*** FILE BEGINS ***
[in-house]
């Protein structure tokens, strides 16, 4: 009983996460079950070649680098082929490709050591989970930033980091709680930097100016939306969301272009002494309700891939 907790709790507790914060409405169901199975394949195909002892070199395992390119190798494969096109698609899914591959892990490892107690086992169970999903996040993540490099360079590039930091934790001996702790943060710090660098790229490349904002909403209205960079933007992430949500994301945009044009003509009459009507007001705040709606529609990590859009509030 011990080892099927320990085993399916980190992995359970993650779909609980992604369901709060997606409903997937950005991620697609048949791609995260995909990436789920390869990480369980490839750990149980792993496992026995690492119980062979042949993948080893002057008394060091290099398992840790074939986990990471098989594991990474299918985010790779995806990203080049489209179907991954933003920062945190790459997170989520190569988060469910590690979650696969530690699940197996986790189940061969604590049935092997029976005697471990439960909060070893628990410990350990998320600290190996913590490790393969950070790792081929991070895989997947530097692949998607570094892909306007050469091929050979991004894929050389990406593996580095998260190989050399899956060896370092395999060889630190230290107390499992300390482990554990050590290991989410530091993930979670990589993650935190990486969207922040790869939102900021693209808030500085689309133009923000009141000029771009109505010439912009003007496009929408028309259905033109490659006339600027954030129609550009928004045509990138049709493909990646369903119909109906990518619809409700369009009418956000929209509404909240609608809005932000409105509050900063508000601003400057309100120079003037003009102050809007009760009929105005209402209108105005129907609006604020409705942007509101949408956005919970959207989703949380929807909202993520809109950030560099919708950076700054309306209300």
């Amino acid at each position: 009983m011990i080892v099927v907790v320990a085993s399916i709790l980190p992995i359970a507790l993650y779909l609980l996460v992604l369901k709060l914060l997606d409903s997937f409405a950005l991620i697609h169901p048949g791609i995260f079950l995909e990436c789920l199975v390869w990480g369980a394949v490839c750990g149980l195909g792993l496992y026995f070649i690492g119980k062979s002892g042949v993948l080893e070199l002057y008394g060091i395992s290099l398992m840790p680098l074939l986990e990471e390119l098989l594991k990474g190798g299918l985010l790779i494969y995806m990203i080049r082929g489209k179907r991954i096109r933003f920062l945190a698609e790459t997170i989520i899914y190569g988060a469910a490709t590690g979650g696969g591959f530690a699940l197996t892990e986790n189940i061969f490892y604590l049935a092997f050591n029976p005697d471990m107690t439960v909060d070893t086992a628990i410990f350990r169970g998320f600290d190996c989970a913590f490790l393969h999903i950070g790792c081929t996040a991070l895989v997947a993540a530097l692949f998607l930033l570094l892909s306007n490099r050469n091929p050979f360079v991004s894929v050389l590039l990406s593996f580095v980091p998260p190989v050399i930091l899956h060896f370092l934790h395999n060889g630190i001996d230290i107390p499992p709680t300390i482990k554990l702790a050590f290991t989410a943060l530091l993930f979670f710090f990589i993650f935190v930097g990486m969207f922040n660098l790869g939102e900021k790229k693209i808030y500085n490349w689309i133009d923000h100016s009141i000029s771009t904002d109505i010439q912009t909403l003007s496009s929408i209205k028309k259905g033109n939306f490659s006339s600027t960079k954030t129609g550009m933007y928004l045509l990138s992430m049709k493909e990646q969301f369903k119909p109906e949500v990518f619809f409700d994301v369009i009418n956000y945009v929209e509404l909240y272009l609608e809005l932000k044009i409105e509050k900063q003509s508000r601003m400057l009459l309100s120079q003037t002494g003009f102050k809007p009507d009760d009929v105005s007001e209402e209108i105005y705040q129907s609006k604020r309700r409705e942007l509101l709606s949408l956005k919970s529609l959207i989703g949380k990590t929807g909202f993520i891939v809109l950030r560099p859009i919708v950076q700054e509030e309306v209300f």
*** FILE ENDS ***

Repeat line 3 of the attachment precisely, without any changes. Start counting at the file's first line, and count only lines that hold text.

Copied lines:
């Amino acid at each position: 009983m011990i080892v099927v907790v320990a085993s399916i709790l980190p992995i359970a507790l993650y779909l609980l996460v992604l369901k709060l914060l997606d409903s997937f409405a950005l991620i697609h169901p048949g791609i995260f079950l995909e990436c789920l199975v390869w990480g369980a394949v490839c750990g149980l195909g792993l496992y026995f070649i690492g119980k062979s002892g042949v993948l080893e070199l002057y008394g060091i395992s290099l398992m840790p680098l074939l986990e990471e390119l098989l594991k990474g190798g299918l985010l790779i494969y995806m990203i080049r082929g489209k179907r991954i096109r933003f920062l945190a698609e790459t997170i989520i899914y190569g988060a469910a490709t590690g979650g696969g591959f530690a699940l197996t892990e986790n189940i061969f490892y604590l049935a092997f050591n029976p005697d471990m107690t439960v909060d070893t086992a628990i410990f350990r169970g998320f600290d190996c989970a913590f490790l393969h999903i950070g790792c081929t996040a991070l895989v997947a993540a530097l692949f998607l930033l570094l892909s306007n490099r050469n091929p050979f360079v991004s894929v050389l590039l990406s593996f580095v980091p998260p190989v050399i930091l899956h060896f370092l934790h395999n060889g630190i001996d230290i107390p499992p709680t300390i482990k554990l702790a050590f290991t989410a943060l530091l993930f979670f710090f990589i993650f935190v930097g990486m969207f922040n660098l790869g939102e900021k790229k693209i808030y500085n490349w689309i133009d923000h100016s009141i000029s771009t904002d109505i010439q912009t909403l003007s496009s929408i209205k028309k259905g033109n939306f490659s006339s600027t960079k954030t129609g550009m933007y928004l045509l990138s992430m049709k493909e990646q969301f369903k119909p109906e949500v990518f619809f409700d994301v369009i009418n956000y945009v929209e509404l909240y272009l609608e809005l932000k044009i409105e509050k900063q003509s508000r601003m400057l009459l309100s120079q003037t002494g003009f102050k809007p009507d009760d009929v105005s007001e209402e209108i105005y705040q129907s609006k604020r309700r409705e942007l509101l709606s949408l956005k919970s529609l959207i989703g949380k990590t929807g909202f993520i891939v809109l950030r560099p859009i919708v950076q700054e509030e309306v209300f």